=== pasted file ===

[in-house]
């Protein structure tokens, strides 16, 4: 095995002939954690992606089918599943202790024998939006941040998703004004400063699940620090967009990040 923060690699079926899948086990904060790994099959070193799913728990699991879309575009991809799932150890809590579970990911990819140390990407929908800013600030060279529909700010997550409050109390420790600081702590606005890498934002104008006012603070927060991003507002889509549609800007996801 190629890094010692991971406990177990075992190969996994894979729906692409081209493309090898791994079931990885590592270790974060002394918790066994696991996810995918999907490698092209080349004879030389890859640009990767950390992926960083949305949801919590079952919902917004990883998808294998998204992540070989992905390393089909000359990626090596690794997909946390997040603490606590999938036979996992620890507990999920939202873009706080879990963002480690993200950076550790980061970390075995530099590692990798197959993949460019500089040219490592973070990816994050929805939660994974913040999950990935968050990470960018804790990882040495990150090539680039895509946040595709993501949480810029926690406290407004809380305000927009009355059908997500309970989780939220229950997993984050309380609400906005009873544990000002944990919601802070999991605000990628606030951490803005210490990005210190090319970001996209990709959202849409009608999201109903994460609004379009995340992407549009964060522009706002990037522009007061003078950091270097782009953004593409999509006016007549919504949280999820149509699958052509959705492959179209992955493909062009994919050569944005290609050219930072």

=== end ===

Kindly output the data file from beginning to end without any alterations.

[in-house]
């Protein structure tokens, strides 16, 4: 095995002939954690992606089918599943202790024998939006941040998703004004400063699940620090967009990040 923060690699079926899948086990904060790994099959070193799913728990699991879309575009991809799932150890809590579970990911990819140390990407929908800013600030060279529909700010997550409050109390420790600081702590606005890498934002104008006012603070927060991003507002889509549609800007996801 190629890094010692991971406990177990075992190969996994894979729906692409081209493309090898791994079931990885590592270790974060002394918790066994696991996810995918999907490698092209080349004879030389890859640009990767950390992926960083949305949801919590079952919902917004990883998808294998998204992540070989992905390393089909000359990626090596690794997909946390997040603490606590999938036979996992620890507990999920939202873009706080879990963002480690993200950076550790980061970390075995530099590692990798197959993949460019500089040219490592973070990816994050929805939660994974913040999950990935968050990470960018804790990882040495990150090539680039895509946040595709993501949480810029926690406290407004809380305000927009009355059908997500309970989780939220229950997993984050309380609400906005009873544990000002944990919601802070999991605000990628606030951490803005210490990005210190090319970001996209990709959202849409009608999201109903994460609004379009995340992407549009964060522009706002990037522009007061003078950091270097782009953004593409999509006016007549919504949280999820149509699958052509959705492959179209992955493909062009994919050569944005290609050219930072």